The Shard and transparently mortal buildings
I'm going to have to learn to block it out, but I was staring at the Shard again the other day. The shell is nearly completed. It is still a monstrosity. The planners who cut the deal should have arranged for compensation to be paid to folk whose visual environment is invaded by it, much like you get compensation for loss of light.
I found some consolation, though, listening to Roger Scruton talking about architecture, in a discussion with Ben Rogers. Rogers' talk doesn't come across on the podcast, but Scruton's is rich with ideas about what we might require of our architecture. In particular, he seemed to hit the nail on the head with what is so wrong with the Shard.
We've inherited an architecture of unhappiness in our time which has come in large part because functionalism has taken over our way of thinking about architecture. Buildings are designed for a specific function, usually at a drawing board so that the ground plan becomes all important, ignoring the fact that this function is as mortal as the person who's ordered it.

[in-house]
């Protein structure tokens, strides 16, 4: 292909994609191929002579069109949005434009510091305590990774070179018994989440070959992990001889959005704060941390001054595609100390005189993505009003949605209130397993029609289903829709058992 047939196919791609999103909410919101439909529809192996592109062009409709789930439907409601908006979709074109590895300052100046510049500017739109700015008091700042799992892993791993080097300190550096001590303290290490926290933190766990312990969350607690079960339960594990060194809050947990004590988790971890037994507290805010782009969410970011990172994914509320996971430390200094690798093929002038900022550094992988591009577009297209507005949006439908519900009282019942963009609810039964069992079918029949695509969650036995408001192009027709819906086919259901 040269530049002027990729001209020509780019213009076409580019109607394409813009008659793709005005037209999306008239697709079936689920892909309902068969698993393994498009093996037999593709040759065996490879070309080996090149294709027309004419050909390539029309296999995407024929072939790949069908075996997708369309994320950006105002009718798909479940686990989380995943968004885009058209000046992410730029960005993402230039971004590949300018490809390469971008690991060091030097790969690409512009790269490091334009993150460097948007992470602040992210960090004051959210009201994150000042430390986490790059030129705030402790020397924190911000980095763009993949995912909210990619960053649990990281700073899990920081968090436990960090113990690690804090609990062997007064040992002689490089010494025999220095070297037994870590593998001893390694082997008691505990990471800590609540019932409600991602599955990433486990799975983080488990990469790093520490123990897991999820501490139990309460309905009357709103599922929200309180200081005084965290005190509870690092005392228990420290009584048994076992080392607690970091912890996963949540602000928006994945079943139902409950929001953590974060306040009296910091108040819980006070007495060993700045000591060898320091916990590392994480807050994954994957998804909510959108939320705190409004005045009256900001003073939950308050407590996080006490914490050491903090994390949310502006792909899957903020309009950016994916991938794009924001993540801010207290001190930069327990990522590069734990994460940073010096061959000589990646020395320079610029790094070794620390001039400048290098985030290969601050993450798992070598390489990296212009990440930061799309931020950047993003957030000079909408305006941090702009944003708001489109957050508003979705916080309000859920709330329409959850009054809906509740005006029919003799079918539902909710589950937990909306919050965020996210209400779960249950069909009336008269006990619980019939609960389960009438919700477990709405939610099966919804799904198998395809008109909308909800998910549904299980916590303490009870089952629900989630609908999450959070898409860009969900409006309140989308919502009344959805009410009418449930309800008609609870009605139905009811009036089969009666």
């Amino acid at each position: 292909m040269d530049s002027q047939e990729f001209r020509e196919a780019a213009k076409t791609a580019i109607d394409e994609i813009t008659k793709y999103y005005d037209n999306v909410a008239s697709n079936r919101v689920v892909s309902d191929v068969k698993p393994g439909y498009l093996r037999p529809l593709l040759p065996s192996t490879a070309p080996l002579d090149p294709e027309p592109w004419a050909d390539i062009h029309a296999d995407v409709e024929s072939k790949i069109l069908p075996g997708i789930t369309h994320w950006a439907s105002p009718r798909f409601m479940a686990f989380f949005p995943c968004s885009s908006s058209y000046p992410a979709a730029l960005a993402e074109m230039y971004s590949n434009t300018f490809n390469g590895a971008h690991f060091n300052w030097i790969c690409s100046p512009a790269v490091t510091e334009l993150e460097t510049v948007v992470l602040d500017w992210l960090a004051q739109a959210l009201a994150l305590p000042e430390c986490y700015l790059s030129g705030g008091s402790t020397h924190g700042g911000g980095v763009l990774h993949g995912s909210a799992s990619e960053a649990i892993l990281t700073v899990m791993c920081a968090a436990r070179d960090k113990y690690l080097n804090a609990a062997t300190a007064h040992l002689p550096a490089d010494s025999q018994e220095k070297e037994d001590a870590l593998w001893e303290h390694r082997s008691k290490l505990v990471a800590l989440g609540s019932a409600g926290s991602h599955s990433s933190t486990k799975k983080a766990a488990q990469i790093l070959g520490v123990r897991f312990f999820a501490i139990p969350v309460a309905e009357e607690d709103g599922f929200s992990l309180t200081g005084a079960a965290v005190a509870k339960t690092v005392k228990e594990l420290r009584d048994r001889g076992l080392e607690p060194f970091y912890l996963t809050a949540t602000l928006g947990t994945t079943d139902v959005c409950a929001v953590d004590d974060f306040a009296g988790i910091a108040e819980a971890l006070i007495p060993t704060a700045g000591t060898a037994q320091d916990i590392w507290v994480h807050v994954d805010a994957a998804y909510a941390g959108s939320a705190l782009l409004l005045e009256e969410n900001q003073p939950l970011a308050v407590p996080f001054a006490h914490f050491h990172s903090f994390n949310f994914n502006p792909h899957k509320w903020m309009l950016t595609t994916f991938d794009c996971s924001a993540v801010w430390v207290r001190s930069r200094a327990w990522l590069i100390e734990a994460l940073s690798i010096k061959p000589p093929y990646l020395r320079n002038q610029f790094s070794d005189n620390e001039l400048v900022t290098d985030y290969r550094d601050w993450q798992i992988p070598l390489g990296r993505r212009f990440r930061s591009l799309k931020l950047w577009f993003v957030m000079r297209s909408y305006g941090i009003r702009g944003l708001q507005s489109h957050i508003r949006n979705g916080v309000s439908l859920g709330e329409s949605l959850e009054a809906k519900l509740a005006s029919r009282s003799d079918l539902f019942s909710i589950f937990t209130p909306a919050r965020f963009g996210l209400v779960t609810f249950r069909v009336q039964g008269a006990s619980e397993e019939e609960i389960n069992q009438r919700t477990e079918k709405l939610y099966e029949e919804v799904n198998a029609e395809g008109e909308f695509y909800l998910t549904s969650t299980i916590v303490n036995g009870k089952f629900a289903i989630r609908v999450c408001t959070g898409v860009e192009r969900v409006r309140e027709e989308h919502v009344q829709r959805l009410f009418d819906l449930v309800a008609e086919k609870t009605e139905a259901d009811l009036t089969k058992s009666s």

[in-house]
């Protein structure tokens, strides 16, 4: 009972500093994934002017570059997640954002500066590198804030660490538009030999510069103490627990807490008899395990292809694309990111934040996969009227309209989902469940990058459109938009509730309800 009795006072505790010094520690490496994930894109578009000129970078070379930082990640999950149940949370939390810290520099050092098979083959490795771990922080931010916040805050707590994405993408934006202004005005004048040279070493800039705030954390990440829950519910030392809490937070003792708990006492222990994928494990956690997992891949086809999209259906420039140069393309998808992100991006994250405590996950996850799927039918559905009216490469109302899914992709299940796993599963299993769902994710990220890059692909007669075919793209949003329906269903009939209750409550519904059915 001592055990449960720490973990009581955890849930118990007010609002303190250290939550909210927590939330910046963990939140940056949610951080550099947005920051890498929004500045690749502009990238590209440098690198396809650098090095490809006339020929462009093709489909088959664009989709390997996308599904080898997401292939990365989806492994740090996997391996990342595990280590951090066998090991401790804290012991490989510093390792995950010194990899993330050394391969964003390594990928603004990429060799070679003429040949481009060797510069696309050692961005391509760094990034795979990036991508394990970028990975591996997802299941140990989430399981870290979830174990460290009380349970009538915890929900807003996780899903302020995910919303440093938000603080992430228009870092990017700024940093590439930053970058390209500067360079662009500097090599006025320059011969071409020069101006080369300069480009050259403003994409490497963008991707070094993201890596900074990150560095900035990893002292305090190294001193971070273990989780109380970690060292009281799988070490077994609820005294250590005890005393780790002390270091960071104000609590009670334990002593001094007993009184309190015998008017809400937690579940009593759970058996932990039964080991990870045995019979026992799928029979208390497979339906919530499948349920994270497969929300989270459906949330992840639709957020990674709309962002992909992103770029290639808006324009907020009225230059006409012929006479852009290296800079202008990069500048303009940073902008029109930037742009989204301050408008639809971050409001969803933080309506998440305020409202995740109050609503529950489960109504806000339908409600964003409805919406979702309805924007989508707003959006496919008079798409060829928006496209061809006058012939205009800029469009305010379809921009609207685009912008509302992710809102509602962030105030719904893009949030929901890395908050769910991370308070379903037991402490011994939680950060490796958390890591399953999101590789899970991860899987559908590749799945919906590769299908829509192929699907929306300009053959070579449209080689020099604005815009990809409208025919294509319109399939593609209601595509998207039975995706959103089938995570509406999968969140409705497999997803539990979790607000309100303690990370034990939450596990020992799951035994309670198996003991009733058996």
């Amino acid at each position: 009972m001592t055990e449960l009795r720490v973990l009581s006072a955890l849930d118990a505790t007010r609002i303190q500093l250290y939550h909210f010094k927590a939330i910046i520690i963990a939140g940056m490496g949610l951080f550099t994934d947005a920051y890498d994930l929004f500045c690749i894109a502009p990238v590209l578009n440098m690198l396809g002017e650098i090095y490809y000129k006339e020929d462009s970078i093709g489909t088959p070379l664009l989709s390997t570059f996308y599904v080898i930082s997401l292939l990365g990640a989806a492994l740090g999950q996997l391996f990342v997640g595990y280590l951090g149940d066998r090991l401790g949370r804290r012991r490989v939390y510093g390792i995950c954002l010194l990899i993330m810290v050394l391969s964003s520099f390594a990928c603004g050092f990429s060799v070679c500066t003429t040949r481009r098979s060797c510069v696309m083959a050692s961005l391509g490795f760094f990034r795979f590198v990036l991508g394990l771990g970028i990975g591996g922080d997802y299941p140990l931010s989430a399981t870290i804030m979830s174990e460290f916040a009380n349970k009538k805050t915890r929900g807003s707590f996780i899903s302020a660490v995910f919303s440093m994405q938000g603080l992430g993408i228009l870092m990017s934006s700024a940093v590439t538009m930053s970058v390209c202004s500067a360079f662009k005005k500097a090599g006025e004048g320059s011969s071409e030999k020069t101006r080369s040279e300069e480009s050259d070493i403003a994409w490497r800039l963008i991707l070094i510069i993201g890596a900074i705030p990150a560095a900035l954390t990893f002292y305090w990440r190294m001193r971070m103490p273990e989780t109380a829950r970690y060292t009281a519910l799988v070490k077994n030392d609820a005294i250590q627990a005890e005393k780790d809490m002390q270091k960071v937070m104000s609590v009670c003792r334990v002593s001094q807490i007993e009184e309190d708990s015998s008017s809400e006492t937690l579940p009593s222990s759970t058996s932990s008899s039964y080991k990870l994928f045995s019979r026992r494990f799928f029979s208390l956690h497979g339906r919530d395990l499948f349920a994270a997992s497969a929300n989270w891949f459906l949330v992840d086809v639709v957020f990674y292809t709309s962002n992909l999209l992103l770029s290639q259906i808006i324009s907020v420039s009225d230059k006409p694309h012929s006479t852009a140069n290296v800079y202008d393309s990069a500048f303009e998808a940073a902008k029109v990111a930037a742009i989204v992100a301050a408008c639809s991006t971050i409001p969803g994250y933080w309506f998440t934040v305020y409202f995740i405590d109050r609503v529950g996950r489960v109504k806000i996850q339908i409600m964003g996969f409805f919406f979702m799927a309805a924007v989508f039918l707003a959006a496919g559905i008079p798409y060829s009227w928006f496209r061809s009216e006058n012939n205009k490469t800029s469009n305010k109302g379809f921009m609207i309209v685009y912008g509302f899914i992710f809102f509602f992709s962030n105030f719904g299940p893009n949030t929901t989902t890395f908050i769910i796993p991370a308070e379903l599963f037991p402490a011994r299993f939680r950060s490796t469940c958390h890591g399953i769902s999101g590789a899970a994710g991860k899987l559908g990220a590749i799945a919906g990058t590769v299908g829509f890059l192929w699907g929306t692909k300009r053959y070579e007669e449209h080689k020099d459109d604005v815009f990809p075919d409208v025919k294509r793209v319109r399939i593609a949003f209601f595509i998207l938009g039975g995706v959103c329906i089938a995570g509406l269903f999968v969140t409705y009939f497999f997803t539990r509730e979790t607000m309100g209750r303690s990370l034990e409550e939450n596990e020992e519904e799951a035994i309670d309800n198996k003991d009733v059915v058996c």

We're surrounded now by transparently mortal buildings... And it means that, because of the tyranny of the ground plan, most buildings are designed as a series of horizontal slabs. This is the modernist vernacular.
It was that line about 'transparently mortal buildings'. The Shard is, in effect, a mammoth celebration of death.
The architecture of happiness, conversely, is that which can survive a change of function. It doesn't have to be pulled down. A Georgian house becomes an office. A church becomes a settlement of flats. Buildings that outlast us, because they embody a satisfying form not a time-limited function, offer a deeper sense of place because their place is secured by a vision bigger than the person who ordered it. The sense of the past and future they afford lend their inhabitants some happiness.